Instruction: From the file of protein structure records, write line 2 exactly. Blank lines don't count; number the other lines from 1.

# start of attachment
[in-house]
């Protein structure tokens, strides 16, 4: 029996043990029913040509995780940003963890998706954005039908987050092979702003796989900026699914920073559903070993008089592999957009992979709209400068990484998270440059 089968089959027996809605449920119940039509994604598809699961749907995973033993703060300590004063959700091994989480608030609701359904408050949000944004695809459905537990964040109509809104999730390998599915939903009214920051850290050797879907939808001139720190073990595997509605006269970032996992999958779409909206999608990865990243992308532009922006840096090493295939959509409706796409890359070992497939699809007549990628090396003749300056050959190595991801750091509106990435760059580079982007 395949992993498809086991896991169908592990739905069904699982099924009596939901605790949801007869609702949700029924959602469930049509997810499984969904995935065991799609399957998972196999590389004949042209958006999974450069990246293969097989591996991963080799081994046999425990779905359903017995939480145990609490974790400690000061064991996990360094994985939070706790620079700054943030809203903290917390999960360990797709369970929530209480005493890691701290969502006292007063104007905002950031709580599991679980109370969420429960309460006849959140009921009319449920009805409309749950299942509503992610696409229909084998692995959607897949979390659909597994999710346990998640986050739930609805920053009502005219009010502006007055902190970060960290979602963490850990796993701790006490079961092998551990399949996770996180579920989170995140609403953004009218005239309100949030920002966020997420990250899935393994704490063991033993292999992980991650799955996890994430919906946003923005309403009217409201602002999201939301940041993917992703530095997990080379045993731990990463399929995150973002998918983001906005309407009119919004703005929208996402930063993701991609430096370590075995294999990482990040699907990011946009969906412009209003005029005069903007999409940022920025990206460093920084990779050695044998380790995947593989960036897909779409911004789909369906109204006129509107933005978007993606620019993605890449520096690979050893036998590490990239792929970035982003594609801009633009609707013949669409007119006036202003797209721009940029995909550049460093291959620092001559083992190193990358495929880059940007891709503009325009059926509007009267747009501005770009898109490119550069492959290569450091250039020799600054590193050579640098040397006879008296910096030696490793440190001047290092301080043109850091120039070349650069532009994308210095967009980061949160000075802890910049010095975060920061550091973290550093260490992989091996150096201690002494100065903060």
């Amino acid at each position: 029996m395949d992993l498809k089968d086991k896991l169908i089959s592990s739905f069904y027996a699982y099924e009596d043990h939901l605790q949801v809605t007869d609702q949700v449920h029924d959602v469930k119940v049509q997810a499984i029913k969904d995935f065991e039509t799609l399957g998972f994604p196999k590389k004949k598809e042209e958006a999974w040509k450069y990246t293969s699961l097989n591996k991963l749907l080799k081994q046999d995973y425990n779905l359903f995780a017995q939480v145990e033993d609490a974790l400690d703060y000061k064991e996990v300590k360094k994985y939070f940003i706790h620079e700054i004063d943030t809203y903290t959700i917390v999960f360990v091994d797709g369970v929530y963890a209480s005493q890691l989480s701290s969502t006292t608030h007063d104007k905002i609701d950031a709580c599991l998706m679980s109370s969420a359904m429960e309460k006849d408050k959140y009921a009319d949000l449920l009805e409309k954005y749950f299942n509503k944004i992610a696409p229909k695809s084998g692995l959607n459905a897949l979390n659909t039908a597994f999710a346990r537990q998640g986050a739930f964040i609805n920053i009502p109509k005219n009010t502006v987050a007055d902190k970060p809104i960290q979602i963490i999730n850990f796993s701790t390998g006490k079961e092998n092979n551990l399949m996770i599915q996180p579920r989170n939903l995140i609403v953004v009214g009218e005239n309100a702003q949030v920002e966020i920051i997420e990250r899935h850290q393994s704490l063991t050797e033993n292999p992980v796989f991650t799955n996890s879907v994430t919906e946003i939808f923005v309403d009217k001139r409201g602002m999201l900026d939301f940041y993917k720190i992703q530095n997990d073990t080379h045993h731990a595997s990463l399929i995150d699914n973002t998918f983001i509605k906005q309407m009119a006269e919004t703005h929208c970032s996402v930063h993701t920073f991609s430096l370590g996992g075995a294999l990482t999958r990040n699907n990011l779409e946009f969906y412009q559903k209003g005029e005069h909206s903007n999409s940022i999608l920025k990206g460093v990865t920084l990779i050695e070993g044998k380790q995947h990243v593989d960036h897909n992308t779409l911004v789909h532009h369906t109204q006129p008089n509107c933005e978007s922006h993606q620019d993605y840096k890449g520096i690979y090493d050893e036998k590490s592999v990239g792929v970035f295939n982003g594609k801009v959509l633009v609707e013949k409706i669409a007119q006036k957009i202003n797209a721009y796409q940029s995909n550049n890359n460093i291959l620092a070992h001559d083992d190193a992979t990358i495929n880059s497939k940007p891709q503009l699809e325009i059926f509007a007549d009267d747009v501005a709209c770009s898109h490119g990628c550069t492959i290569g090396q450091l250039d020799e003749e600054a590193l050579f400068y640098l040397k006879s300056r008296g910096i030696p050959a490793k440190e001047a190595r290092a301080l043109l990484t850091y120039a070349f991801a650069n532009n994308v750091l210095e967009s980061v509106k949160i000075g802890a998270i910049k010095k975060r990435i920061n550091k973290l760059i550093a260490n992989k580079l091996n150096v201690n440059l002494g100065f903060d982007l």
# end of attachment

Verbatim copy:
């Protein structure tokens, strides 16, 4: 029996043990029913040509995780940003963890998706954005039908987050092979702003796989900026699914920073559903070993008089592999957009992979709209400068990484998270440059 089968089959027996809605449920119940039509994604598809699961749907995973033993703060300590004063959700091994989480608030609701359904408050949000944004695809459905537990964040109509809104999730390998599915939903009214920051850290050797879907939808001139720190073990595997509605006269970032996992999958779409909206999608990865990243992308532009922006840096090493295939959509409706796409890359070992497939699809007549990628090396003749300056050959190595991801750091509106990435760059580079982007 395949992993498809086991896991169908592990739905069904699982099924009596939901605790949801007869609702949700029924959602469930049509997810499984969904995935065991799609399957998972196999590389004949042209958006999974450069990246293969097989591996991963080799081994046999425990779905359903017995939480145990609490974790400690000061064991996990360094994985939070706790620079700054943030809203903290917390999960360990797709369970929530209480005493890691701290969502006292007063104007905002950031709580599991679980109370969420429960309460006849959140009921009319449920009805409309749950299942509503992610696409229909084998692995959607897949979390659909597994999710346990998640986050739930609805920053009502005219009010502006007055902190970060960290979602963490850990796993701790006490079961092998551990399949996770996180579920989170995140609403953004009218005239309100949030920002966020997420990250899935393994704490063991033993292999992980991650799955996890994430919906946003923005309403009217409201602002999201939301940041993917992703530095997990080379045993731990990463399929995150973002998918983001906005309407009119919004703005929208996402930063993701991609430096370590075995294999990482990040699907990011946009969906412009209003005029005069903007999409940022920025990206460093920084990779050695044998380790995947593989960036897909779409911004789909369906109204006129509107933005978007993606620019993605890449520096690979050893036998590490990239792929970035982003594609801009633009609707013949669409007119006036202003797209721009940029995909550049460093291959620092001559083992190193990358495929880059940007891709503009325009059926509007009267747009501005770009898109490119550069492959290569450091250039020799600054590193050579640098040397006879008296910096030696490793440190001047290092301080043109850091120039070349650069532009994308210095967009980061949160000075802890910049010095975060920061550091973290550093260490992989091996150096201690002494100065903060």